Getty ramps up pressure on Google with image search complaint

Getty Images

Getty Images on Wednesday filed a complaint against Google at the European Commission, accusing the search giant of promoting piracy to solidify its market dominance.

The photo service specifically called out Google’s 2013 change to its image search, which allowed users to see high-resolution photos rather than “low res thumbnails” that might encourage users to click through to see a better-quality image. 

{mosads}“By creating its own captive, image-rich environment and cutting off user traffic to competing websites — and reserving that traffic exclusively for its own benefit — Google is able to maintain and reinforce its dominance in search,” Getty’s general counsel, Yoko Miyashita, said

Getty said the 2013 change immediately started diverting traffic away from its own site, which the company said is hurting the livelihood of the 200,000 photographers who use Getty to distribute images. 

While the complaint was filed with European regulators, Getty said “antitrust authorities around the world should take action.”

Google is facing mounting antitrust pressure from European regulators in the six-year probe of the search giant. Last year, regulators there accused the search giant of abusing its dominant position to favor its comparison shopping service. And just last week, regulators accused Google of abusing its position on the Android smartphone operating system.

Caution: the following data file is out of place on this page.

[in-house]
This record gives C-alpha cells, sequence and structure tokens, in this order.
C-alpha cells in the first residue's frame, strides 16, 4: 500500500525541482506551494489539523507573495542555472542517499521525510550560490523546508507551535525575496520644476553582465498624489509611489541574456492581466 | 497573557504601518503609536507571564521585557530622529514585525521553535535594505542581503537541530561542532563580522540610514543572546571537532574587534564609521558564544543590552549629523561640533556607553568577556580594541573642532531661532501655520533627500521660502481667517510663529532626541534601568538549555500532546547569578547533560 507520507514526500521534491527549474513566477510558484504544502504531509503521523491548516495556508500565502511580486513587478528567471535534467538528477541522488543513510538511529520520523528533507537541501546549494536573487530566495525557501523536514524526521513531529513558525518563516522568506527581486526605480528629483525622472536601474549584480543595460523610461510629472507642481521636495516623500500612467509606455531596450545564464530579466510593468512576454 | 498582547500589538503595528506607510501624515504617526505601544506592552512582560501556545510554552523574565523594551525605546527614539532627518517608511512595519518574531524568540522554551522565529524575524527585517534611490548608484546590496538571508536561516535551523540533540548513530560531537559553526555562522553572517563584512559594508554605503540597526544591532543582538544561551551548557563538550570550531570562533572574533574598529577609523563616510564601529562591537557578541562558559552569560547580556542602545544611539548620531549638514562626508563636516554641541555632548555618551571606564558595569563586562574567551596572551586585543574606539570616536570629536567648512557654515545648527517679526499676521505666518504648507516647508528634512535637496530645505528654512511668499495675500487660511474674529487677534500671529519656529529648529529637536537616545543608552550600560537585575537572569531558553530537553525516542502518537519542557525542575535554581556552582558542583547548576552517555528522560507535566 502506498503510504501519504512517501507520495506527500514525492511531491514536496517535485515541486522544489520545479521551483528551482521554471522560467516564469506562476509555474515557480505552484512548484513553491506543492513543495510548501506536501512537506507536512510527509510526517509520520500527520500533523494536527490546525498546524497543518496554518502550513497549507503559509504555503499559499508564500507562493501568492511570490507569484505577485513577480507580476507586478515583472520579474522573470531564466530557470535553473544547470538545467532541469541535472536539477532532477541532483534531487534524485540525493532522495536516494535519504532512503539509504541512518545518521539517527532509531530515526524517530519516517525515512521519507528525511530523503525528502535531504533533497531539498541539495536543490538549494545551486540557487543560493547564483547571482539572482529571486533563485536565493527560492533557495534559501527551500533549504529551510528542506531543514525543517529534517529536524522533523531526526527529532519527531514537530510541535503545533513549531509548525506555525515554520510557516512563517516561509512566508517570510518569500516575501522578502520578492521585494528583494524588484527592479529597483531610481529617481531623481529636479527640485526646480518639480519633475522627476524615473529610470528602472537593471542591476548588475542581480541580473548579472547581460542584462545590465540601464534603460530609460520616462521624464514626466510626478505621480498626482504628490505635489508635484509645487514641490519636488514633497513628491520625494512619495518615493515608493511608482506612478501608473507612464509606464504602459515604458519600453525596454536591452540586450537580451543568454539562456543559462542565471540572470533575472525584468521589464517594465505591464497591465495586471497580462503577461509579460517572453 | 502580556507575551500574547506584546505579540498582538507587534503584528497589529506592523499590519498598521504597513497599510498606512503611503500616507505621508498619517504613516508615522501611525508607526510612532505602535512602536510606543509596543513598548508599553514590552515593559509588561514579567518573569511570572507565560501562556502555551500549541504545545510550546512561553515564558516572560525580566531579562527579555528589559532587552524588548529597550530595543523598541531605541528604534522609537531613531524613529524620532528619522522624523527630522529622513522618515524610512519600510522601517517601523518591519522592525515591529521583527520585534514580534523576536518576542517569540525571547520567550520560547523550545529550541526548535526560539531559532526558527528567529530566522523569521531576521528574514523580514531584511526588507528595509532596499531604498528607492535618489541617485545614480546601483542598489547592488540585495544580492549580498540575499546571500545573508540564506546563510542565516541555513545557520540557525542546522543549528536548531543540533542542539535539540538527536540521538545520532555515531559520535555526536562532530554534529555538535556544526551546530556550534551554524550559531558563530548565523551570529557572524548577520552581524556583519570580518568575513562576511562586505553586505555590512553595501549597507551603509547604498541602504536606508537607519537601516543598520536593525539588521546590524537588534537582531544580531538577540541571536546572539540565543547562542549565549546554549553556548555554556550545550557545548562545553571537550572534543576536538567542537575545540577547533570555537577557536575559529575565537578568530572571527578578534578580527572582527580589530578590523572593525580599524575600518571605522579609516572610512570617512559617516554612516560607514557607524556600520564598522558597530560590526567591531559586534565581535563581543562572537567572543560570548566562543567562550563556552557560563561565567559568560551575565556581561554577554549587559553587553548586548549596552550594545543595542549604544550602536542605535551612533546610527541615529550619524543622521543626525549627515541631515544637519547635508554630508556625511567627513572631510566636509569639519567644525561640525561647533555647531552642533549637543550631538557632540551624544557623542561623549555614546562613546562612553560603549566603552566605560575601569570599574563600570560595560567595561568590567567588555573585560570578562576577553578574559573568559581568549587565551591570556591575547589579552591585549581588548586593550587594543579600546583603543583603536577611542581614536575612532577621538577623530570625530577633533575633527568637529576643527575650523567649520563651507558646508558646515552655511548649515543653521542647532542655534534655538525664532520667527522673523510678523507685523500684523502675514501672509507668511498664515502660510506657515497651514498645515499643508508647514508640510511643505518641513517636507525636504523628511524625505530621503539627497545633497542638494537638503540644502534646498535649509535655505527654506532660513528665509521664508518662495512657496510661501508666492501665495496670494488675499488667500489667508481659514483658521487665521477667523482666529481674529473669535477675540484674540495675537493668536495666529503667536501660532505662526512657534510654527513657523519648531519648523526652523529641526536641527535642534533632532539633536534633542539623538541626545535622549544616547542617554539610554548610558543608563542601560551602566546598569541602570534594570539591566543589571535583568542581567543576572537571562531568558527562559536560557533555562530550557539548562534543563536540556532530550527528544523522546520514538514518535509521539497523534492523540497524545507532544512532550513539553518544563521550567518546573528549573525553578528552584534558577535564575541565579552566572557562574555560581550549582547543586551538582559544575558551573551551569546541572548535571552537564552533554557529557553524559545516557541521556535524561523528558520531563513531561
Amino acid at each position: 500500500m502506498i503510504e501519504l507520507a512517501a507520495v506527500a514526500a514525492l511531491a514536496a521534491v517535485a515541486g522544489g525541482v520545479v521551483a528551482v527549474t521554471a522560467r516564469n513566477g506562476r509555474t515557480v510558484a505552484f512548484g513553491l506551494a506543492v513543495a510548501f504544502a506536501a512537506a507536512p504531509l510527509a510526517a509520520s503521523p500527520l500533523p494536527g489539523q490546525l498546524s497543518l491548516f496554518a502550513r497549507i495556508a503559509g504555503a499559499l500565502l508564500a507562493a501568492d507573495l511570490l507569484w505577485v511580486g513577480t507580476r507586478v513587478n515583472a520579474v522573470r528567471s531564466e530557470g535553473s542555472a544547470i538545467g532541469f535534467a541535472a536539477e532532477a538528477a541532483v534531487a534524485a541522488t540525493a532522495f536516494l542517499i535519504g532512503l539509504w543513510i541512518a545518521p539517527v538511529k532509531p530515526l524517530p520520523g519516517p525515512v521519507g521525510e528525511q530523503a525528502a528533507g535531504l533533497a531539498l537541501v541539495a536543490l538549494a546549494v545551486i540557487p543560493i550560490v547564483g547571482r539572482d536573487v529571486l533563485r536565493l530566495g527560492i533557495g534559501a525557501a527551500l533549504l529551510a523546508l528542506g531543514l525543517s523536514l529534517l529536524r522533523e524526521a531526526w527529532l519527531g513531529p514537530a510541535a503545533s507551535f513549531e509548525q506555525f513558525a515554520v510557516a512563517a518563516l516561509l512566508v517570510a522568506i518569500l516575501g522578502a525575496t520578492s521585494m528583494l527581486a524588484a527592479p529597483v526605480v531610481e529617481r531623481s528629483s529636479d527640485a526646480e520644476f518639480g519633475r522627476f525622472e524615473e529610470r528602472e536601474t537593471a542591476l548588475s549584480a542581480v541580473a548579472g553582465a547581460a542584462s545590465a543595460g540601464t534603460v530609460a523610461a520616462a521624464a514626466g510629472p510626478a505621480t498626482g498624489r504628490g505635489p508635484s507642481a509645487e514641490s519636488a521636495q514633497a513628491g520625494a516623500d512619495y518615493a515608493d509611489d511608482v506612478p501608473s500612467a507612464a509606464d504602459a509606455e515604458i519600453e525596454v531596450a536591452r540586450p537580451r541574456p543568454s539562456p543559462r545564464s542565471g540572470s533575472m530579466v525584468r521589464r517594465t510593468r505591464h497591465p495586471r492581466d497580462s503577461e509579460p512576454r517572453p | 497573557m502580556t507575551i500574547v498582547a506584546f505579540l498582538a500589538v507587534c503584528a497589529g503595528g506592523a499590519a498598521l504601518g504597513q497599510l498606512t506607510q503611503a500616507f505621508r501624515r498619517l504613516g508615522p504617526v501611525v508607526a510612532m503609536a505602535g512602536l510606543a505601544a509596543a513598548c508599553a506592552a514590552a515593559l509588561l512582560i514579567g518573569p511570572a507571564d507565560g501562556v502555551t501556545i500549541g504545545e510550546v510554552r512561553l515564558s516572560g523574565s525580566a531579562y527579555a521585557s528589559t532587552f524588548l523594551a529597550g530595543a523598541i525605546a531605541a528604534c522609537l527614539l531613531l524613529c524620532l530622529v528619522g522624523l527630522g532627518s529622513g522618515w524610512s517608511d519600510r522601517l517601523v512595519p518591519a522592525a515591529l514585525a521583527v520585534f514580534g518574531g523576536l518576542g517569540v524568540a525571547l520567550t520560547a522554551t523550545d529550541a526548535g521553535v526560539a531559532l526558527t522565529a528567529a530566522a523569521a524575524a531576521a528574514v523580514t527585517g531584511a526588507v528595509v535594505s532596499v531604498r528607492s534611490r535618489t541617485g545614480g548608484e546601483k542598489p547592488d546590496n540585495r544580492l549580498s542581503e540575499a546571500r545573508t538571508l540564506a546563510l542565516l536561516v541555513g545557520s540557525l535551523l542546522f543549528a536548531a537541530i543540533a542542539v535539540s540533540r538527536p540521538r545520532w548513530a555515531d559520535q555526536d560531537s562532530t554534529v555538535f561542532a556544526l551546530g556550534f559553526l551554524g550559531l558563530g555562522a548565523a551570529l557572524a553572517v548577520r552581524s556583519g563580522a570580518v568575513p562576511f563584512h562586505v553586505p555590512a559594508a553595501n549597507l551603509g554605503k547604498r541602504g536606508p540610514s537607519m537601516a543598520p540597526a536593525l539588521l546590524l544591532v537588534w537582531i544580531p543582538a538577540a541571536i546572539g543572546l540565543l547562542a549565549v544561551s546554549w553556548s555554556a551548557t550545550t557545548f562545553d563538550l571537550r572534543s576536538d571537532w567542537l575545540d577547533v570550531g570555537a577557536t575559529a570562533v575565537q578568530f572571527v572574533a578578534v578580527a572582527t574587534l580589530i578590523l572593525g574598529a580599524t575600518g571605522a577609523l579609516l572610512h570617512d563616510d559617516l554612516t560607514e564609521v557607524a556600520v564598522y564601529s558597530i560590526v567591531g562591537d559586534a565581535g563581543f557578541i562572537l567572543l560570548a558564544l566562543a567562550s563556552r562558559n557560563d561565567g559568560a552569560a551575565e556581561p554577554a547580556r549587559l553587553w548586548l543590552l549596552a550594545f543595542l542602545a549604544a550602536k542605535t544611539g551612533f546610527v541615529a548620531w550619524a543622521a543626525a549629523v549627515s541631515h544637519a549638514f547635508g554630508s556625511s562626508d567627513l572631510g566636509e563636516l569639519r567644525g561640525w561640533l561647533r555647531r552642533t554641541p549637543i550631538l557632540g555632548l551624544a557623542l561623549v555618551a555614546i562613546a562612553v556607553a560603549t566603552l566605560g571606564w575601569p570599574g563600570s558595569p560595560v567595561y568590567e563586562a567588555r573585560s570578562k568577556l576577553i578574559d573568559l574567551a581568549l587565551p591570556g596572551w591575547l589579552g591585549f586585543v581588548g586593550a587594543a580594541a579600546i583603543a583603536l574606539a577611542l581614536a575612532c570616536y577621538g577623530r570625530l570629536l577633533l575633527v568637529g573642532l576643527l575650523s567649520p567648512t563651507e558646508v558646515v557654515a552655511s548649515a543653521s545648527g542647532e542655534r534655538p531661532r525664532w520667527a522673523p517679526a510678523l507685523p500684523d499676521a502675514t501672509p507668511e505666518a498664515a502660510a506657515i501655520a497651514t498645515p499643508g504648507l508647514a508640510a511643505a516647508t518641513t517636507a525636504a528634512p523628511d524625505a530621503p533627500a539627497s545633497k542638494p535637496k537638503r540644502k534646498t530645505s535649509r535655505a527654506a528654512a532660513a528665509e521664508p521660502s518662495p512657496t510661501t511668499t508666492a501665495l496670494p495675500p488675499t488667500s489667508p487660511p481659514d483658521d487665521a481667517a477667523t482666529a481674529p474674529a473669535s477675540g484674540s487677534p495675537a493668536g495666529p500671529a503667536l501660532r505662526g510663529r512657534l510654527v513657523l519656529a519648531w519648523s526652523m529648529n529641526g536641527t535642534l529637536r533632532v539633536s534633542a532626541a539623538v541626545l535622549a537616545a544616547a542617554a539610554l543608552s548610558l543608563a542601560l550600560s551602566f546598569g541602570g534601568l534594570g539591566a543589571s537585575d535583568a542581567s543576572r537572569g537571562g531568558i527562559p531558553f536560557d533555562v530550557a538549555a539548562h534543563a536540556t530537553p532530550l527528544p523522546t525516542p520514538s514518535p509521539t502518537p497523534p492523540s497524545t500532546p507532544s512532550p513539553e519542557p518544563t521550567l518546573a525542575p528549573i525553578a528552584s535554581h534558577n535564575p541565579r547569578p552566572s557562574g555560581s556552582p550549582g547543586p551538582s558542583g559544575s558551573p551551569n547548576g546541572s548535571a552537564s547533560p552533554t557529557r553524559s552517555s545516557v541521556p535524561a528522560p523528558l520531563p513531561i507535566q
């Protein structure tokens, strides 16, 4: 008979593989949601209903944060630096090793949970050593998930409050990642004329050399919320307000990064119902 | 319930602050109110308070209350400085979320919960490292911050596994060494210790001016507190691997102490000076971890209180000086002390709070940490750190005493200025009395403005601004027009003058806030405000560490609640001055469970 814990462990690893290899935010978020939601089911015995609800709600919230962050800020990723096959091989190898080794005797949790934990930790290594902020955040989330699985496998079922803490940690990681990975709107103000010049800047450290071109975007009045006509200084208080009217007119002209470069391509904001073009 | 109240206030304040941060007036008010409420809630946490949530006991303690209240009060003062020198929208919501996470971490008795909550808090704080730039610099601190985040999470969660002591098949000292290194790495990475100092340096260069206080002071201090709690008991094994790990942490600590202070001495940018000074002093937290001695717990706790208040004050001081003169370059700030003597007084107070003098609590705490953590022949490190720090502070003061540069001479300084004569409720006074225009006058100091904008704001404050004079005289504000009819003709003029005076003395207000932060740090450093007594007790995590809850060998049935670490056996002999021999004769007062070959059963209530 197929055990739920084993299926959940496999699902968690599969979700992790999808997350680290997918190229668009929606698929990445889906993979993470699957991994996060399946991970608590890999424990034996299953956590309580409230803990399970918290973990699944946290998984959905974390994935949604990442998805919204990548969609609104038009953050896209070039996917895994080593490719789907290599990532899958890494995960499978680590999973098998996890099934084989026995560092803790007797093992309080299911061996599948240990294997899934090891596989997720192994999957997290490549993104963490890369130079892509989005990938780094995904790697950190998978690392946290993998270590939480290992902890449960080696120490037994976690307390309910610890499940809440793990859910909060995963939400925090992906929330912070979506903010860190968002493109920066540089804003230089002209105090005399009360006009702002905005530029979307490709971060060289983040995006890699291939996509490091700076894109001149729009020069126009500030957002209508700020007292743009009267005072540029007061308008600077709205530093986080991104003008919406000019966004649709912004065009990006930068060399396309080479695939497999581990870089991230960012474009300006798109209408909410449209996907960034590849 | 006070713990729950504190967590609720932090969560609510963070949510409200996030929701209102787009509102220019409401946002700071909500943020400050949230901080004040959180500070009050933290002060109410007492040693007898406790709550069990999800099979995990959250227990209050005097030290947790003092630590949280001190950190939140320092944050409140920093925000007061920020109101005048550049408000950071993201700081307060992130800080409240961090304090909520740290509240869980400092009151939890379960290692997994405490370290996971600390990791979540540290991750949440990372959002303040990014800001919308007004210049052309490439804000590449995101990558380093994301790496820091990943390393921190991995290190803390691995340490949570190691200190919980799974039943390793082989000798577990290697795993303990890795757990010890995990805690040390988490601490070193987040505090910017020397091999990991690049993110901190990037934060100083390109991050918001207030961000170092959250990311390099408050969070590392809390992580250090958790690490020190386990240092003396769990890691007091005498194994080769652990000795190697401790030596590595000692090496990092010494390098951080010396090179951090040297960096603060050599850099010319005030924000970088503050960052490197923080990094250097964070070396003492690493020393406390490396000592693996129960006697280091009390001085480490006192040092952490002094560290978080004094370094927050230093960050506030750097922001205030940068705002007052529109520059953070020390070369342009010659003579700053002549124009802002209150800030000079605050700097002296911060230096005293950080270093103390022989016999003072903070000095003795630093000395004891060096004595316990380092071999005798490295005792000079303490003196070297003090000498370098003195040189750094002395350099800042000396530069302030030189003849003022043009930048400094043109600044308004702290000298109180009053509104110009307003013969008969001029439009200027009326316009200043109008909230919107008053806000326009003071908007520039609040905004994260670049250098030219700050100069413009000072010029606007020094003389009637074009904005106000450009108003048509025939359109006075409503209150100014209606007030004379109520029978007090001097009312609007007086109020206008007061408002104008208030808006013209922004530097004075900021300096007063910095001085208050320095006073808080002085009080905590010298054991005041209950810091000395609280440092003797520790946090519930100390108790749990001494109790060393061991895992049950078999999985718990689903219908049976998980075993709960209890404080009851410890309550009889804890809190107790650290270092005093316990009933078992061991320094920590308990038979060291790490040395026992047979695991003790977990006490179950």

In the United States, the Federal Trade Commission is questioning other companies about Google’s Android conduct, according to The Wall Street Journal

Getty has been active in the Google investigation in Europe for about a year. It was named as an interested party last year, making many of the same complaints as today. 

Getty’s complaint mirrors those of some news publishers that have complained that Google makes available portions of their stories in its search field. Google has said that feature benefits publishers by encouraging users to click through to other sites. 

Getty, however, argues images are different. 

“Once an image is displayed in high-resolution, large format, it is immediately consumed — there’s very little reason to go see it somewhere else,” the company said. 

Tags European Commission Google

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